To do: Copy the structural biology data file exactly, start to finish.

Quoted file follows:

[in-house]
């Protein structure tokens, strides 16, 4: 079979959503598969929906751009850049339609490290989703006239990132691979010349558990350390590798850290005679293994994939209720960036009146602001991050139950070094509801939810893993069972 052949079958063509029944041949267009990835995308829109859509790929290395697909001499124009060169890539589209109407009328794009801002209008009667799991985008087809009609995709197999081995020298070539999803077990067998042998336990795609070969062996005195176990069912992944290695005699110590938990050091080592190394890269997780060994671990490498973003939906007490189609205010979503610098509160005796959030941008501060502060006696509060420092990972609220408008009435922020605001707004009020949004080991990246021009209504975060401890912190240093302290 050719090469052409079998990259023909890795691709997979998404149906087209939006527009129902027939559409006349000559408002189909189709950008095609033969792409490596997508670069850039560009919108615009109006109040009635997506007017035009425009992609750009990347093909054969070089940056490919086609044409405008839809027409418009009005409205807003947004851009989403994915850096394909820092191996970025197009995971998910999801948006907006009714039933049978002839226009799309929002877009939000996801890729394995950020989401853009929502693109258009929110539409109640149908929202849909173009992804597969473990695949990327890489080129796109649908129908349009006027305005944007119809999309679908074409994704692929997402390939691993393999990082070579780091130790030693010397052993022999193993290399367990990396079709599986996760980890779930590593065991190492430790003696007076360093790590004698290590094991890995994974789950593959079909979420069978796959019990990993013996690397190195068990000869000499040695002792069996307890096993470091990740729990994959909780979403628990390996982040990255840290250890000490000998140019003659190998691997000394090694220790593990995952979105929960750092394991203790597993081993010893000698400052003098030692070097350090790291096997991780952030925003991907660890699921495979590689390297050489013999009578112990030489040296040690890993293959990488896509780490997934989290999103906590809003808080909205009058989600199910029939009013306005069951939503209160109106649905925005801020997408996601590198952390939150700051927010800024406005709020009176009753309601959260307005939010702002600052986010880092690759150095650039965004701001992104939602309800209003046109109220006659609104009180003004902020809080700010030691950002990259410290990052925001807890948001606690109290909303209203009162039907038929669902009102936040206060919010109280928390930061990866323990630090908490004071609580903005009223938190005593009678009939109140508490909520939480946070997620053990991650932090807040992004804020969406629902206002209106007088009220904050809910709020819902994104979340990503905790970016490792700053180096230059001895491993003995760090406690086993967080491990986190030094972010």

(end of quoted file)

[in-house]
């Protein structure tokens, strides 16, 4: 079979959503598969929906751009850049339609490290989703006239990132691979010349558990350390590798850290005679293994994939209720960036009146602001991050139950070094509801939810893993069972 052949079958063509029944041949267009990835995308829109859509790929290395697909001499124009060169890539589209109407009328794009801002209008009667799991985008087809009609995709197999081995020298070539999803077990067998042998336990795609070969062996005195176990069912992944290695005699110590938990050091080592190394890269997780060994671990490498973003939906007490189609205010979503610098509160005796959030941008501060502060006696509060420092990972609220408008009435922020605001707004009020949004080991990246021009209504975060401890912190240093302290 050719090469052409079998990259023909890795691709997979998404149906087209939006527009129902027939559409006349000559408002189909189709950008095609033969792409490596997508670069850039560009919108615009109006109040009635997506007017035009425009992609750009990347093909054969070089940056490919086609044409405008839809027409418009009005409205807003947004851009989403994915850096394909820092191996970025197009995971998910999801948006907006009714039933049978002839226009799309929002877009939000996801890729394995950020989401853009929502693109258009929110539409109640149908929202849909173009992804597969473990695949990327890489080129796109649908129908349009006027305005944007119809999309679908074409994704692929997402390939691993393999990082070579780091130790030693010397052993022999193993290399367990990396079709599986996760980890779930590593065991190492430790003696007076360093790590004698290590094991890995994974789950593959079909979420069978796959019990990993013996690397190195068990000869000499040695002792069996307890096993470091990740729990994959909780979403628990390996982040990255840290250890000490000998140019003659190998691997000394090694220790593990995952979105929960750092394991203790597993081993010893000698400052003098030692070097350090790291096997991780952030925003991907660890699921495979590689390297050489013999009578112990030489040296040690890993293959990488896509780490997934989290999103906590809003808080909205009058989600199910029939009013306005069951939503209160109106649905925005801020997408996601590198952390939150700051927010800024406005709020009176009753309601959260307005939010702002600052986010880092690759150095650039965004701001992104939602309800209003046109109220006659609104009180003004902020809080700010030691950002990259410290990052925001807890948001606690109290909303209203009162039907038929669902009102936040206060919010109280928390930061990866323990630090908490004071609580903005009223938190005593009678009939109140508490909520939480946070997620053990991650932090807040992004804020969406629902206002209106007088009220904050809910709020819902994104979340990503905790970016490792700053180096230059001895491993003995760090406690086993967080491990986190030094972010």